• Mark the same elliptical line on the other end of your blank – making sure you are using the same axis on both sides
  • It’s helpful to drill small holes on the points you will be using
  • Creating a cylinder using the center points.  Make a pencil line along the length of your cylinder connecting each axis lines
  • Move you centers to one of the off-set centers.  Both the tail stock and head stock will be off-set on the same axis line.
  • Round you blank using a roughing gouge as you did for the cylinder.  One of your pencil lines will be removed but turn only until you get to the opposite pencil line.
  • Move your blank to the second off-set center mark and turn until you reach the remaining pencil mark
  • The ellipse can also be tapered by moving back to the center marks.
  • You can make a “helicopter” by creating an ellipse on half of the cylinder as above.  Then mark your off-set centers using the second axis, the same distance you used in the first axis.  Turn your ellipse on the other half of your blank.  Your 2 ellipses will be 90 degrees from each other.
  • You can make a “soft” square using this technique if you move your turning holes close to the edge of the blank.  This will just slightly round the edges of the square blank. 

The Pommel Cut

  • This cut takes any odd shape and makes a rounded end
  • Mark the shape you want and set the bevel of your spindle sgouge to the angle of the curve.  At the beginning of the cut, you will not be on your bevel so hold your gouge firmly

The Perfect Triangle

  • This can be used to make various triangular shapes: rounded on one surface, or an equilateral triangle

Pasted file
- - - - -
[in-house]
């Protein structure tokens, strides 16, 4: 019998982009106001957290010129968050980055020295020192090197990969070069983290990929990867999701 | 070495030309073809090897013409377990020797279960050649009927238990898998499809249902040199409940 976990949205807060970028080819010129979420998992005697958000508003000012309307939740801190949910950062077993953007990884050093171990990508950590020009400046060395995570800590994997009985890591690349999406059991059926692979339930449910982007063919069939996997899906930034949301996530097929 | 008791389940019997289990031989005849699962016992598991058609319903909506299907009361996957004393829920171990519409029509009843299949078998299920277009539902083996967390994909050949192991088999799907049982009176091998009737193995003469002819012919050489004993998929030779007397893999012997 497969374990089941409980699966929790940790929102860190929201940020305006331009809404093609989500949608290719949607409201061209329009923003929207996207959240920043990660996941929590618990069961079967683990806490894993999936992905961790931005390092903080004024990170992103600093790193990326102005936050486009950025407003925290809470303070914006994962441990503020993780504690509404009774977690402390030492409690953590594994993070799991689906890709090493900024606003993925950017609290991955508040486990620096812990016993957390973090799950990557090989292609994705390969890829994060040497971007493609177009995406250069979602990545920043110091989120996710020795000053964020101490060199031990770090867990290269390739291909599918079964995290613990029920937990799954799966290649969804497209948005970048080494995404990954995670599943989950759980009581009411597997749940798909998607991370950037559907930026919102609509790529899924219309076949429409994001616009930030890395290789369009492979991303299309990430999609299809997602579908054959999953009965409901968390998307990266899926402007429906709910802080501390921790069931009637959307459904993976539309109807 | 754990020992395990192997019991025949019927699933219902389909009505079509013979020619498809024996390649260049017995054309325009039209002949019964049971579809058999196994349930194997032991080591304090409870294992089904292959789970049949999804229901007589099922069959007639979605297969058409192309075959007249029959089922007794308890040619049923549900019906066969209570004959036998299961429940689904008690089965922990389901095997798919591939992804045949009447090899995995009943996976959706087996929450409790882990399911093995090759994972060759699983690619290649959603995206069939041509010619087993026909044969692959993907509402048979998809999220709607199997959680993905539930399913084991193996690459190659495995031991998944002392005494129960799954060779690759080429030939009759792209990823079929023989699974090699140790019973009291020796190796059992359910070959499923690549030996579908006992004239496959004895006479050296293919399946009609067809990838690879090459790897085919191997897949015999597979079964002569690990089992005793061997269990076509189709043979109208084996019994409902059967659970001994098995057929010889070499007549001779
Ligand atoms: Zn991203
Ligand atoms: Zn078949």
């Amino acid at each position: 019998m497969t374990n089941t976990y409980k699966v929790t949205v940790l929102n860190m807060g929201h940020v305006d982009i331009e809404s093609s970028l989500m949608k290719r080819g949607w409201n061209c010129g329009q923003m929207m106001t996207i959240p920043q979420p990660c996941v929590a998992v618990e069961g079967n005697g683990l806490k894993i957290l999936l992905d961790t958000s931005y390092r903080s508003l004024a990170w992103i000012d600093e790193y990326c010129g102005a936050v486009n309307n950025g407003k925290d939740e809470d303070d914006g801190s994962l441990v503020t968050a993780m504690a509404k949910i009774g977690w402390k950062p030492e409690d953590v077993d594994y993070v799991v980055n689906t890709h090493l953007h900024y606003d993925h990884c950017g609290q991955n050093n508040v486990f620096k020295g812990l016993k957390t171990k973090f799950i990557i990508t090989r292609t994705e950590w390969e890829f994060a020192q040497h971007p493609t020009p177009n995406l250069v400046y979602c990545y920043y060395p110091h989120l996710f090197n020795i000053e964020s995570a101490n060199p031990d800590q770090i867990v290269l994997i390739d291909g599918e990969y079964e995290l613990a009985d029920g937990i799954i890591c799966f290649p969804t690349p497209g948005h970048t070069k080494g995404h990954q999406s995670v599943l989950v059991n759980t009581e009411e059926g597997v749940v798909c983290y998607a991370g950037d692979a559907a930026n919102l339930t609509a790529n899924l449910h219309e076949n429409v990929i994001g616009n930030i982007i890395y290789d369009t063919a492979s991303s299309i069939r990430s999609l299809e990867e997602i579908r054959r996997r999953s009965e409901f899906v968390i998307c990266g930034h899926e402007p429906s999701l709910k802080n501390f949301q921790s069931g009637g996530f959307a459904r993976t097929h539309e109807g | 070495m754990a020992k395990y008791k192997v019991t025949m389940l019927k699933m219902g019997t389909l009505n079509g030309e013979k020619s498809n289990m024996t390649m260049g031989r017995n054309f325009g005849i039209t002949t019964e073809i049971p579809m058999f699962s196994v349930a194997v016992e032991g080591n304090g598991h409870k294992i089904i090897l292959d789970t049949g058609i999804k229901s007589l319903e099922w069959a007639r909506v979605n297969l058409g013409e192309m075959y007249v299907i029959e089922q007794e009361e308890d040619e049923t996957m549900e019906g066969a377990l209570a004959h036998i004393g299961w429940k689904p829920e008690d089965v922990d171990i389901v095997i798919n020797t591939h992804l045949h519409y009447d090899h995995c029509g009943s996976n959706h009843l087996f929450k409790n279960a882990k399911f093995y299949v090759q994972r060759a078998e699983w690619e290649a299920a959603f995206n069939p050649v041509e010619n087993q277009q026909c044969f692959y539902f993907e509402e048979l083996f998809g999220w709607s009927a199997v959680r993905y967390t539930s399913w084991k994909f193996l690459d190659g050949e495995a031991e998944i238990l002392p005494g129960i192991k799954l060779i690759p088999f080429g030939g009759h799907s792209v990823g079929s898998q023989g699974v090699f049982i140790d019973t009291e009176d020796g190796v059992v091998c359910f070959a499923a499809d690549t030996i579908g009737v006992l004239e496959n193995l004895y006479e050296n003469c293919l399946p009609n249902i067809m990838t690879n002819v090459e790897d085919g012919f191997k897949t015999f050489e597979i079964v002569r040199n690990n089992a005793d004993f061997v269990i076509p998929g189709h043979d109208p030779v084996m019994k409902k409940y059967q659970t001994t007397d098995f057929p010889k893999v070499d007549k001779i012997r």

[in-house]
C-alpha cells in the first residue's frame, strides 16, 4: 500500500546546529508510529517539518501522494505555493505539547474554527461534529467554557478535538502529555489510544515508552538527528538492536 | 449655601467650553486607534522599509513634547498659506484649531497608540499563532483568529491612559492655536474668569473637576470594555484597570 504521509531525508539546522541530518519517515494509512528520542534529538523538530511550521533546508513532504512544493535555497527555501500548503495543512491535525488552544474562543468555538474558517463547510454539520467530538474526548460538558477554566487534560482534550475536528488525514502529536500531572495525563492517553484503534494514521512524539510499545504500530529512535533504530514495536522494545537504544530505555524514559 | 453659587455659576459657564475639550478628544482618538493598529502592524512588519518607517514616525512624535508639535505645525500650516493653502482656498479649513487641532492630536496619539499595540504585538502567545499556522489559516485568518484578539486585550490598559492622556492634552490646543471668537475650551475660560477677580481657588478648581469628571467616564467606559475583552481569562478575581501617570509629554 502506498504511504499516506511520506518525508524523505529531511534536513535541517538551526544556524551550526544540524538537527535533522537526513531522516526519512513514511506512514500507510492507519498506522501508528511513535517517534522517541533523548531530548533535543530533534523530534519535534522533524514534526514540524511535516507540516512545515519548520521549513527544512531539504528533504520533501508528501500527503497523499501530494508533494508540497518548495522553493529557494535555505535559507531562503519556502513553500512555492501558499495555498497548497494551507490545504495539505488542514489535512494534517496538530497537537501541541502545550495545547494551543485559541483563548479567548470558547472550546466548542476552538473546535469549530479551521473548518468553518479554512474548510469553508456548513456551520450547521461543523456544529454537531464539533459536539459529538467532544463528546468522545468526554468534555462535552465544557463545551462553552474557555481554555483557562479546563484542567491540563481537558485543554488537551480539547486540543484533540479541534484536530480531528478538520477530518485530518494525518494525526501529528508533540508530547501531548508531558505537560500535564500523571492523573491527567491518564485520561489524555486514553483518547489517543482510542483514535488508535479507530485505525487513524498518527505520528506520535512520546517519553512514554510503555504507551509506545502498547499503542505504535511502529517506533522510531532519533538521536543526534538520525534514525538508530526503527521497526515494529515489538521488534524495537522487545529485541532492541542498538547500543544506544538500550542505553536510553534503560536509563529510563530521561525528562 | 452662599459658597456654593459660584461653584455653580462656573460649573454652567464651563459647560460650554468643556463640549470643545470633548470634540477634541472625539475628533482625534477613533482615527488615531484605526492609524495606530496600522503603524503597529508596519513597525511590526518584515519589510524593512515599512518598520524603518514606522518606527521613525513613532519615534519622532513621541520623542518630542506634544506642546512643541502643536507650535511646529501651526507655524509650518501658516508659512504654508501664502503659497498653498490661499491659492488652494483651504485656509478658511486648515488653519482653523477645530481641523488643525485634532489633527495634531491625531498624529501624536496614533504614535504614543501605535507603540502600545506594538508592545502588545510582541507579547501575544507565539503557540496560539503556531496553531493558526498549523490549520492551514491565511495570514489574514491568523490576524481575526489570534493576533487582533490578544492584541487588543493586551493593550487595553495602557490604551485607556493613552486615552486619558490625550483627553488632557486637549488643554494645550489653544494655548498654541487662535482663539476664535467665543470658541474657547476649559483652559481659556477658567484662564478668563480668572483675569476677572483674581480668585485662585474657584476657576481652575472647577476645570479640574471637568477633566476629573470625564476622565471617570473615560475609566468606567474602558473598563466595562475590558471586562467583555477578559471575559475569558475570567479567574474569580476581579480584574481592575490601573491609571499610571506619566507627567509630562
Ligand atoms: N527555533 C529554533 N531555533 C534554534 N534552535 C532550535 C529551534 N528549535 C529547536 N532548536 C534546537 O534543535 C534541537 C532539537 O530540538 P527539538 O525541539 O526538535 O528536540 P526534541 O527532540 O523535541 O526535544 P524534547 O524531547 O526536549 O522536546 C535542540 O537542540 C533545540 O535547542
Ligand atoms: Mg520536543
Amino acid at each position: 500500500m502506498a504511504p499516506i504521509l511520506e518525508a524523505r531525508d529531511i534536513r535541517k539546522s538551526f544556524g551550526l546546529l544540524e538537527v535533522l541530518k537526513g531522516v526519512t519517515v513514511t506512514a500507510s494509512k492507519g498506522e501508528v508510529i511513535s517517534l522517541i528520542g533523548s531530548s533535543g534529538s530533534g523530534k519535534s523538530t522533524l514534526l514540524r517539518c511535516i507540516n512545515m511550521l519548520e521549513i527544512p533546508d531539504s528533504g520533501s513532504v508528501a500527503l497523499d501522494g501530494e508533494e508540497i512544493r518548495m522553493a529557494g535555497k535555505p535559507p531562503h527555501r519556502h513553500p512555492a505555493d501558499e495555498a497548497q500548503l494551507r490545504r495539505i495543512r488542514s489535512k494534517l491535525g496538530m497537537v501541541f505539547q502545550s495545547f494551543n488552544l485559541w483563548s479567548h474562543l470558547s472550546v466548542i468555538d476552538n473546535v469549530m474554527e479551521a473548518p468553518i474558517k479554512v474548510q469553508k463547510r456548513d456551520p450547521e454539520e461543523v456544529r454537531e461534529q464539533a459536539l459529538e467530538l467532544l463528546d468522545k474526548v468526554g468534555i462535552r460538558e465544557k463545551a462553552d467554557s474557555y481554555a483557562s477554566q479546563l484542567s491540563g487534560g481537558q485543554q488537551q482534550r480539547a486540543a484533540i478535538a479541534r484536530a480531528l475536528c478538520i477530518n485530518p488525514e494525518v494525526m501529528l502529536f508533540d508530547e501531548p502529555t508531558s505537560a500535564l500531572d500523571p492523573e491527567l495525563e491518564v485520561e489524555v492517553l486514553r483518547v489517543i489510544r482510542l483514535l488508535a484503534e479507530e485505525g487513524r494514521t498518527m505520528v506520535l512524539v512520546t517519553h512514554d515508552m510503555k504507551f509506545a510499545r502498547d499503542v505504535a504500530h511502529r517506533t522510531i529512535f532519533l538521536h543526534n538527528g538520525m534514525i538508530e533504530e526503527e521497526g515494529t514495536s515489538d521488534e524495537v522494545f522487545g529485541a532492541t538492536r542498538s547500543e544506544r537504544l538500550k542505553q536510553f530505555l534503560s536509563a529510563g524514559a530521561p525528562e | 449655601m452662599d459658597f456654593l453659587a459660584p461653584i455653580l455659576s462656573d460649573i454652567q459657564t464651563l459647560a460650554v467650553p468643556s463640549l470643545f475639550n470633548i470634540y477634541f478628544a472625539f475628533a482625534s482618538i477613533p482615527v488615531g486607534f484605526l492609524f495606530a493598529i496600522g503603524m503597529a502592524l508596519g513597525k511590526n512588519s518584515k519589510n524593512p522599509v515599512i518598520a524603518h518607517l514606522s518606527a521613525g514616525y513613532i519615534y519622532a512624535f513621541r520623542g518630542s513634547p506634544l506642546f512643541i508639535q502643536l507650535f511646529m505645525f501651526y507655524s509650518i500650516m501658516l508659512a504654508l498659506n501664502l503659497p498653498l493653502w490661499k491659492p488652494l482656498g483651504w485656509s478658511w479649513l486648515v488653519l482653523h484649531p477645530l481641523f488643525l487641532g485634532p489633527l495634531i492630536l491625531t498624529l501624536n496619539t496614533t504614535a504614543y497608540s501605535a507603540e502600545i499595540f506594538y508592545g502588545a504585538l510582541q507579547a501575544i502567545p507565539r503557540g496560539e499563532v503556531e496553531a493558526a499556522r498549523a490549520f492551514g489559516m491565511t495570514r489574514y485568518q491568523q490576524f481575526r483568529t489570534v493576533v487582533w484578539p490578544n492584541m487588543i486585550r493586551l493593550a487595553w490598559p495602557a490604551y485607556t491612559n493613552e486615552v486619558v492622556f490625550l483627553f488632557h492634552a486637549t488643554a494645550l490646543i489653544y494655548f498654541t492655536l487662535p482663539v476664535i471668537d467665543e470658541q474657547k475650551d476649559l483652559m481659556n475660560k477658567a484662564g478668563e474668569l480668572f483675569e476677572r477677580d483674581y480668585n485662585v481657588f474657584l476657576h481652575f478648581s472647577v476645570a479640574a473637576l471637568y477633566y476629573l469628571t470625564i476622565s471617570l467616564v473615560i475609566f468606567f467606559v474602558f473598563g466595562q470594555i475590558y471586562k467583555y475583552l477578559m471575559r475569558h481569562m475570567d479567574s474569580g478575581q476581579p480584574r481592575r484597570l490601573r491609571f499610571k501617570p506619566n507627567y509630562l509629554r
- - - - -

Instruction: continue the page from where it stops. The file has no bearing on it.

• Mark the center of your blank and draw circle the maximum size of your blank.   Measure the radius of your cylinder and mark around the edge your circle.  You will have 6 marks.  Connect every other mark to the center of your blank. 
  • Make a cylinder using the center points as above
  • Use your compass move the point down one “y” line and mark an arc between the opposite “Y” marks – much like making an ellipse.  This will help you tell the shape of the final triangle and make sure that you have enough room for your step center to grab your blank.  Half of the radius is a good starting point.  You can choose to make one arc more rounded by bringing the point closer to the center or make the arcs all the same. Make the same markings on the opposite side of your blank.
  • Mark the axis along the length of your cylinder as in making the ellipse.  These will be your “stopping” marks as you turn each side of the triangle
  • Move your blank to the same center marks on both sides of your cylinder as is making the ellipse.  Turn just until you reach the pencil lines. Continue with the other 2 axis center marks. 
  • If you off set one end of your cylinder by 1 axis – i.e., put the tail stock on one axis and the head stock on the adjacent axis, you will create a spiral. 
  • You can use a triangular piece for an interesting box.